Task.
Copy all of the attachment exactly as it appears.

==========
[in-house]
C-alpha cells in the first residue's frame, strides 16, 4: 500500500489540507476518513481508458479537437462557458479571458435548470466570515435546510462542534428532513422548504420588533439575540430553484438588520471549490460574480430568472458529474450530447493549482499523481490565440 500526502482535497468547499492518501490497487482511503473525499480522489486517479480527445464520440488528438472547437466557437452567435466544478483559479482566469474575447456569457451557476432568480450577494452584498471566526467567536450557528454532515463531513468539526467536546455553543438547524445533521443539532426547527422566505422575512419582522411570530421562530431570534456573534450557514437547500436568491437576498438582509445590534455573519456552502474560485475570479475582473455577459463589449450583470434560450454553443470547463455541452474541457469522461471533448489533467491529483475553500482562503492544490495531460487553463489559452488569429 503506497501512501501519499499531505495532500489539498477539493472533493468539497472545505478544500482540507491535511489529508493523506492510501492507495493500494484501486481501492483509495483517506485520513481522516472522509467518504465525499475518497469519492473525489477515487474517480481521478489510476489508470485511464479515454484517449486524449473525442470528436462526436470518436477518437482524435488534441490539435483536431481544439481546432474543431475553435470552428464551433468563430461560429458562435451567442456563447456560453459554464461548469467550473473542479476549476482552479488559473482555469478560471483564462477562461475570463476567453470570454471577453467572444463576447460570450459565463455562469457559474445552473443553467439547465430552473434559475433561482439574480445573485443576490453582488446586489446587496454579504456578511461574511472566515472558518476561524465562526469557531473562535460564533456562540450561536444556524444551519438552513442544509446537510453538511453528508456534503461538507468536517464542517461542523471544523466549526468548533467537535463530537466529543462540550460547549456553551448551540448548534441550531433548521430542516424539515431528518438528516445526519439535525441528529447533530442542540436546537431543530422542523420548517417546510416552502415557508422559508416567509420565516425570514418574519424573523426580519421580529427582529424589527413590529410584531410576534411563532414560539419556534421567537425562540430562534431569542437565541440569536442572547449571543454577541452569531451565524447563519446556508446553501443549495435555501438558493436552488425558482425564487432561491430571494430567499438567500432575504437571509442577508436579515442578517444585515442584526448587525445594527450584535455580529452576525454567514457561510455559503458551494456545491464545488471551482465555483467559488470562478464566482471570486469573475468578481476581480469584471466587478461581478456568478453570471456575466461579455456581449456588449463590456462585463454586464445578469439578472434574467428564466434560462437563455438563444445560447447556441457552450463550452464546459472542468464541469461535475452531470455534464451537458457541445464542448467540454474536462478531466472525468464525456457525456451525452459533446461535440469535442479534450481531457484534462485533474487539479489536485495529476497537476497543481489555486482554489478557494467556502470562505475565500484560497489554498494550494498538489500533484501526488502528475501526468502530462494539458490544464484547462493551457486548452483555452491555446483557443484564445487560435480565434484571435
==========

[in-house]
C-alpha cells in the first residue's frame, strides 16, 4: 500500500489540507476518513481508458479537437462557458479571458435548470466570515435546510462542534428532513422548504420588533439575540430553484438588520471549490460574480430568472458529474450530447493549482499523481490565440 500526502482535497468547499492518501490497487482511503473525499480522489486517479480527445464520440488528438472547437466557437452567435466544478483559479482566469474575447456569457451557476432568480450577494452584498471566526467567536450557528454532515463531513468539526467536546455553543438547524445533521443539532426547527422566505422575512419582522411570530421562530431570534456573534450557514437547500436568491437576498438582509445590534455573519456552502474560485475570479475582473455577459463589449450583470434560450454553443470547463455541452474541457469522461471533448489533467491529483475553500482562503492544490495531460487553463489559452488569429 503506497501512501501519499499531505495532500489539498477539493472533493468539497472545505478544500482540507491535511489529508493523506492510501492507495493500494484501486481501492483509495483517506485520513481522516472522509467518504465525499475518497469519492473525489477515487474517480481521478489510476489508470485511464479515454484517449486524449473525442470528436462526436470518436477518437482524435488534441490539435483536431481544439481546432474543431475553435470552428464551433468563430461560429458562435451567442456563447456560453459554464461548469467550473473542479476549476482552479488559473482555469478560471483564462477562461475570463476567453470570454471577453467572444463576447460570450459565463455562469457559474445552473443553467439547465430552473434559475433561482439574480445573485443576490453582488446586489446587496454579504456578511461574511472566515472558518476561524465562526469557531473562535460564533456562540450561536444556524444551519438552513442544509446537510453538511453528508456534503461538507468536517464542517461542523471544523466549526468548533467537535463530537466529543462540550460547549456553551448551540448548534441550531433548521430542516424539515431528518438528516445526519439535525441528529447533530442542540436546537431543530422542523420548517417546510416552502415557508422559508416567509420565516425570514418574519424573523426580519421580529427582529424589527413590529410584531410576534411563532414560539419556534421567537425562540430562534431569542437565541440569536442572547449571543454577541452569531451565524447563519446556508446553501443549495435555501438558493436552488425558482425564487432561491430571494430567499438567500432575504437571509442577508436579515442578517444585515442584526448587525445594527450584535455580529452576525454567514457561510455559503458551494456545491464545488471551482465555483467559488470562478464566482471570486469573475468578481476581480469584471466587478461581478456568478453570471456575466461579455456581449456588449463590456462585463454586464445578469439578472434574467428564466434560462437563455438563444445560447447556441457552450463550452464546459472542468464541469461535475452531470455534464451537458457541445464542448467540454474536462478531466472525468464525456457525456451525452459533446461535440469535442479534450481531457484534462485533474487539479489536485495529476497537476497543481489555486482554489478557494467556502470562505475565500484560497489554498494550494498538489500533484501526488502528475501526468502530462494539458490544464484547462493551457486548452483555452491555446483557443484564445487560435480565434484571435